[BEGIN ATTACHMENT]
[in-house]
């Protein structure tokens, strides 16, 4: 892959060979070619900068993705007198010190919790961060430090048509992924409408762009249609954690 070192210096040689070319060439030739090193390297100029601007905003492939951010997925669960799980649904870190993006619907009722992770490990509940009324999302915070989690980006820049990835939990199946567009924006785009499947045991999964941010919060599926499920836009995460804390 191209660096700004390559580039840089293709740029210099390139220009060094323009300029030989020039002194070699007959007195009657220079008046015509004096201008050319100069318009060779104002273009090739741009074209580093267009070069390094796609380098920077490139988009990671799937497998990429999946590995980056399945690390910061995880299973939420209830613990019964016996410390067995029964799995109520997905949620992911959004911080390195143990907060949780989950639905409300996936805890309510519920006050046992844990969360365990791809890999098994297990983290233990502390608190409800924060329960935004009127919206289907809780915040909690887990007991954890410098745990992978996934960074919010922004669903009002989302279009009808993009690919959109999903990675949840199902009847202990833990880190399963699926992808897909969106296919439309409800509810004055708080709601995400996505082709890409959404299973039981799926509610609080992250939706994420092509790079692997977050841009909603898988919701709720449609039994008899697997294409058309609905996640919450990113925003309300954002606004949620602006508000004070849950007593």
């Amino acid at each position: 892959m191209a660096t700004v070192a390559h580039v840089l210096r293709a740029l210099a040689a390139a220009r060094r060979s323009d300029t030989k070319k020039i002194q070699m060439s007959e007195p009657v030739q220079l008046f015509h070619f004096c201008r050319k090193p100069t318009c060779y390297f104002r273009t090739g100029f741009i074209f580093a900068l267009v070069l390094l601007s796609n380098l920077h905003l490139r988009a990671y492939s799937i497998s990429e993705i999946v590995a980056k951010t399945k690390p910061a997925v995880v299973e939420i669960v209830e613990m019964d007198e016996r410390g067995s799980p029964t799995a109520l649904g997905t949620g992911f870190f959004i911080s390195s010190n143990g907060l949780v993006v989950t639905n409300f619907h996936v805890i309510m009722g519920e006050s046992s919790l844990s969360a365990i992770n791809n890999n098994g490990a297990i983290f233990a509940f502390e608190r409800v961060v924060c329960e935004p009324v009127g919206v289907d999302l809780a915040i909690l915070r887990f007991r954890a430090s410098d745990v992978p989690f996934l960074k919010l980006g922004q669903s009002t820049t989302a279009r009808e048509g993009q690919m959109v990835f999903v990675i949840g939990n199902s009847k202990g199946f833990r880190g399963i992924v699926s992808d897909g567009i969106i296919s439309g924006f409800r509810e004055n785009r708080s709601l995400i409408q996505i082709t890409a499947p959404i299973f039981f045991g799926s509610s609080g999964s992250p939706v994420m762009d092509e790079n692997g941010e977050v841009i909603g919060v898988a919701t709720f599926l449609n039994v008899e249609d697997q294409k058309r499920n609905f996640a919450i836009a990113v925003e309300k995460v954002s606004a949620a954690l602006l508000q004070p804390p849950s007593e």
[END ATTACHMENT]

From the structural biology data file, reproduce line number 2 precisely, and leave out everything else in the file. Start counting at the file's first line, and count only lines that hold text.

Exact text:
């Protein structure tokens, strides 16, 4: 892959060979070619900068993705007198010190919790961060430090048509992924409408762009249609954690 070192210096040689070319060439030739090193390297100029601007905003492939951010997925669960799980649904870190993006619907009722992770490990509940009324999302915070989690980006820049990835939990199946567009924006785009499947045991999964941010919060599926499920836009995460804390 191209660096700004390559580039840089293709740029210099390139220009060094323009300029030989020039002194070699007959007195009657220079008046015509004096201008050319100069318009060779104002273009090739741009074209580093267009070069390094796609380098920077490139988009990671799937497998990429999946590995980056399945690390910061995880299973939420209830613990019964016996410390067995029964799995109520997905949620992911959004911080390195143990907060949780989950639905409300996936805890309510519920006050046992844990969360365990791809890999098994297990983290233990502390608190409800924060329960935004009127919206289907809780915040909690887990007991954890410098745990992978996934960074919010922004669903009002989302279009009808993009690919959109999903990675949840199902009847202990833990880190399963699926992808897909969106296919439309409800509810004055708080709601995400996505082709890409959404299973039981799926509610609080992250939706994420092509790079692997977050841009909603898988919701709720449609039994008899697997294409058309609905996640919450990113925003309300954002606004949620602006508000004070849950007593």